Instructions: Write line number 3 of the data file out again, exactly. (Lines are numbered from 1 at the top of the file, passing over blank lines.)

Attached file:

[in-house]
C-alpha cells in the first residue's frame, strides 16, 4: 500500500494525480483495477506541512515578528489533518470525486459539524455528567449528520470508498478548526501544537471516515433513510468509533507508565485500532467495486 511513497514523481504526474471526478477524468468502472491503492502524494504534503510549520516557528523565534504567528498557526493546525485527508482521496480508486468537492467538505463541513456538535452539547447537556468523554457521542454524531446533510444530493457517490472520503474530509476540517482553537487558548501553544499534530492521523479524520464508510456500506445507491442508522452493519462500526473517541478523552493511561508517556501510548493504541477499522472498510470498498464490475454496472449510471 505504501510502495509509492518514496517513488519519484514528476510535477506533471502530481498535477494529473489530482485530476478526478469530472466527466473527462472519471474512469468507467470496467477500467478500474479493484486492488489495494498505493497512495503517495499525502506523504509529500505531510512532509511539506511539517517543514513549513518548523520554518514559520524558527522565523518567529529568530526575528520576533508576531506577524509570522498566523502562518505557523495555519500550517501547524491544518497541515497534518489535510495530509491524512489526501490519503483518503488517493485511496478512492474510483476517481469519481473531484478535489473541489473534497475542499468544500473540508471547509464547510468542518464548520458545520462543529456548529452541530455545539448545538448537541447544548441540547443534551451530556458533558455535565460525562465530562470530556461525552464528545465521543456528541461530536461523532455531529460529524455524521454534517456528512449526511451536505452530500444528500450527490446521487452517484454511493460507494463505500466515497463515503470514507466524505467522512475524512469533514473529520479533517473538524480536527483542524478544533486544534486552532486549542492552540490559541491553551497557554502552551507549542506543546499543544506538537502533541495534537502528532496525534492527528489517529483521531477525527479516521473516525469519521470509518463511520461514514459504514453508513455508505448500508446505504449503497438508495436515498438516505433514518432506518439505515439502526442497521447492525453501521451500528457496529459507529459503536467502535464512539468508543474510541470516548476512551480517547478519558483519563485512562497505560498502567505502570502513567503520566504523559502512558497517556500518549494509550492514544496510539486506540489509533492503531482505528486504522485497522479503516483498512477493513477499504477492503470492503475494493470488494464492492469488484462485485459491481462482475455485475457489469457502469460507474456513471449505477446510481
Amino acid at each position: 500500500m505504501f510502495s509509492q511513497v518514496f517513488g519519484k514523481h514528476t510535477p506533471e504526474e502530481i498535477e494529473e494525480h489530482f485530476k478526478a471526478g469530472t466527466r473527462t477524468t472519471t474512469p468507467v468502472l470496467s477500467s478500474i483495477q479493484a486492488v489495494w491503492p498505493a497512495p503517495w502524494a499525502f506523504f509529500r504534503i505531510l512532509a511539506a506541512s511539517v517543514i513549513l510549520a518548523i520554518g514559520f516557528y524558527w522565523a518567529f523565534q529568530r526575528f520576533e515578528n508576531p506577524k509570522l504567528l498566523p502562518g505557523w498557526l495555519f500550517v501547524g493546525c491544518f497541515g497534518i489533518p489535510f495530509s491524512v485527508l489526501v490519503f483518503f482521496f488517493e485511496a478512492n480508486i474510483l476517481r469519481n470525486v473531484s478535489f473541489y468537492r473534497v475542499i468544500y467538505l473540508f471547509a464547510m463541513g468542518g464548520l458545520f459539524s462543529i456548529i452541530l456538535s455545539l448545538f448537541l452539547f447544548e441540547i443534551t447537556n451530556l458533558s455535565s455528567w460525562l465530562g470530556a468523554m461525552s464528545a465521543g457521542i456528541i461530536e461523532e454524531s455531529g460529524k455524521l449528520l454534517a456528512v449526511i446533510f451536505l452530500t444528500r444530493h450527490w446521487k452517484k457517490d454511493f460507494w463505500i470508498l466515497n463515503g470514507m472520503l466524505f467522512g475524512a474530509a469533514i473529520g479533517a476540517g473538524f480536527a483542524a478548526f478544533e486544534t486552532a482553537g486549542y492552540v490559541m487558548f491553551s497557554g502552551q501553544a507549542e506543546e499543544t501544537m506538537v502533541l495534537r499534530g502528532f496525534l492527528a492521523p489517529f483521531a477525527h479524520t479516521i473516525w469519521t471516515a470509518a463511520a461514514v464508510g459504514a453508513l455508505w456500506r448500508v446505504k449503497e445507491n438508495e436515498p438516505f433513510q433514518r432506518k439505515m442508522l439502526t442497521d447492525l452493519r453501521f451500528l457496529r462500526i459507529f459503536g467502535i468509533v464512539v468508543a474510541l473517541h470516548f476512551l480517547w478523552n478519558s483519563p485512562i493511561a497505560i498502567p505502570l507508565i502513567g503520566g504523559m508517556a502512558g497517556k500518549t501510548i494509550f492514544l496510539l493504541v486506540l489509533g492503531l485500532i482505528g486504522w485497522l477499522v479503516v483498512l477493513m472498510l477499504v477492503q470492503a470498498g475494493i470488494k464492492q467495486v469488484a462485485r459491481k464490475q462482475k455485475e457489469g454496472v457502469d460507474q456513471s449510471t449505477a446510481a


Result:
Amino acid at each position: 500500500m505504501f510502495s509509492q511513497v518514496f517513488g519519484k514523481h514528476t510535477p506533471e504526474e502530481i498535477e494529473e494525480h489530482f485530476k478526478a471526478g469530472t466527466r473527462t477524468t472519471t474512469p468507467v468502472l470496467s477500467s478500474i483495477q479493484a486492488v489495494w491503492p498505493a497512495p503517495w502524494a499525502f506523504f509529500r504534503i505531510l512532509a511539506a506541512s511539517v517543514i513549513l510549520a518548523i520554518g514559520f516557528y524558527w522565523a518567529f523565534q529568530r526575528f520576533e515578528n508576531p506577524k509570522l504567528l498566523p502562518g505557523w498557526l495555519f500550517v501547524g493546525c491544518f497541515g497534518i489533518p489535510f495530509s491524512v485527508l489526501v490519503f483518503f482521496f488517493e485511496a478512492n480508486i474510483l476517481r469519481n470525486v473531484s478535489f473541489y468537492r473534497v475542499i468544500y467538505l473540508f471547509a464547510m463541513g468542518g464548520l458545520f459539524s462543529i456548529i452541530l456538535s455545539l448545538f448537541l452539547f447544548e441540547i443534551t447537556n451530556l458533558s455535565s455528567w460525562l465530562g470530556a468523554m461525552s464528545a465521543g457521542i456528541i461530536e461523532e454524531s455531529g460529524k455524521l449528520l454534517a456528512v449526511i446533510f451536505l452530500t444528500r444530493h450527490w446521487k452517484k457517490d454511493f460507494w463505500i470508498l466515497n463515503g470514507m472520503l466524505f467522512g475524512a474530509a469533514i473529520g479533517a476540517g473538524f480536527a483542524a478548526f478544533e486544534t486552532a482553537g486549542y492552540v490559541m487558548f491553551s497557554g502552551q501553544a507549542e506543546e499543544t501544537m506538537v502533541l495534537r499534530g502528532f496525534l492527528a492521523p489517529f483521531a477525527h479524520t479516521i473516525w469519521t471516515a470509518a463511520a461514514v464508510g459504514a453508513l455508505w456500506r448500508v446505504k449503497e445507491n438508495e436515498p438516505f433513510q433514518r432506518k439505515m442508522l439502526t442497521d447492525l452493519r453501521f451500528l457496529r462500526i459507529f459503536g467502535i468509533v464512539v468508543a474510541l473517541h470516548f476512551l480517547w478523552n478519558s483519563p485512562i493511561a497505560i498502567p505502570l507508565i502513567g503520566g504523559m508517556a502512558g497517556k500518549t501510548i494509550f492514544l496510539l493504541v486506540l489509533g492503531l485500532i482505528g486504522w485497522l477499522v479503516v483498512l477493513m472498510l477499504v477492503q470492503a470498498g475494493i470488494k464492492q467495486v469488484a462485485r459491481k464490475q462482475k455485475e457489469g454496472v457502469d460507474q456513471s449510471t449505477a446510481a